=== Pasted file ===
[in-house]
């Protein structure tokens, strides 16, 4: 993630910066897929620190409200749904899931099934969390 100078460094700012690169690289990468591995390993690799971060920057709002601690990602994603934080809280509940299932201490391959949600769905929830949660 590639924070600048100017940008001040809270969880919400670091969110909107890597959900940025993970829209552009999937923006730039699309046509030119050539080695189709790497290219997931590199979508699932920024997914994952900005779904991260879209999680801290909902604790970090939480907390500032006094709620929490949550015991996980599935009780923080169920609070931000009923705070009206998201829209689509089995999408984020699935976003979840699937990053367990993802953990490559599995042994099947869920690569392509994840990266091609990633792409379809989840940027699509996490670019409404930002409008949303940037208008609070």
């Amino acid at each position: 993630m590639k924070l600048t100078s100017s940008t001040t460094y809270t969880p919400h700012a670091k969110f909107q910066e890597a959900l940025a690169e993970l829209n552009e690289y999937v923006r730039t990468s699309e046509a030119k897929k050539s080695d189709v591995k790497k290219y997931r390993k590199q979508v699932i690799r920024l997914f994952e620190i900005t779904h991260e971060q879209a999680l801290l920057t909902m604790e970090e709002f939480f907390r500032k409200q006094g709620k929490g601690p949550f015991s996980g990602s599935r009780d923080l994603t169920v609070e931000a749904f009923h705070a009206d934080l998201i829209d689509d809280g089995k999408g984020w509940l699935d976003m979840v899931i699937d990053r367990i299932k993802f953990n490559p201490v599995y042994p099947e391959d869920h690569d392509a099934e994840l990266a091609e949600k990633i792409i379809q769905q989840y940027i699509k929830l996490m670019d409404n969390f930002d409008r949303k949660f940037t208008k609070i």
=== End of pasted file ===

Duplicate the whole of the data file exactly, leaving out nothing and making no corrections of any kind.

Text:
[in-house]
């Protein structure tokens, strides 16, 4: 993630910066897929620190409200749904899931099934969390 100078460094700012690169690289990468591995390993690799971060920057709002601690990602994603934080809280509940299932201490391959949600769905929830949660 590639924070600048100017940008001040809270969880919400670091969110909107890597959900940025993970829209552009999937923006730039699309046509030119050539080695189709790497290219997931590199979508699932920024997914994952900005779904991260879209999680801290909902604790970090939480907390500032006094709620929490949550015991996980599935009780923080169920609070931000009923705070009206998201829209689509089995999408984020699935976003979840699937990053367990993802953990490559599995042994099947869920690569392509994840990266091609990633792409379809989840940027699509996490670019409404930002409008949303940037208008609070």
């Amino acid at each position: 993630m590639k924070l600048t100078s100017s940008t001040t460094y809270t969880p919400h700012a670091k969110f909107q910066e890597a959900l940025a690169e993970l829209n552009e690289y999937v923006r730039t990468s699309e046509a030119k897929k050539s080695d189709v591995k790497k290219y997931r390993k590199q979508v699932i690799r920024l997914f994952e620190i900005t779904h991260e971060q879209a999680l801290l920057t909902m604790e970090e709002f939480f907390r500032k409200q006094g709620k929490g601690p949550f015991s996980g990602s599935r009780d923080l994603t169920v609070e931000a749904f009923h705070a009206d934080l998201i829209d689509d809280g089995k999408g984020w509940l699935d976003m979840v899931i699937d990053r367990i299932k993802f953990n490559p201490v599995y042994p099947e391959d869920h690569d392509a099934e994840l990266a091609e949600k990633i792409i379809q769905q989840y940027i699509k929830l996490m670019d409404n969390f930002d409008r949303k949660f940037t208008k609070i």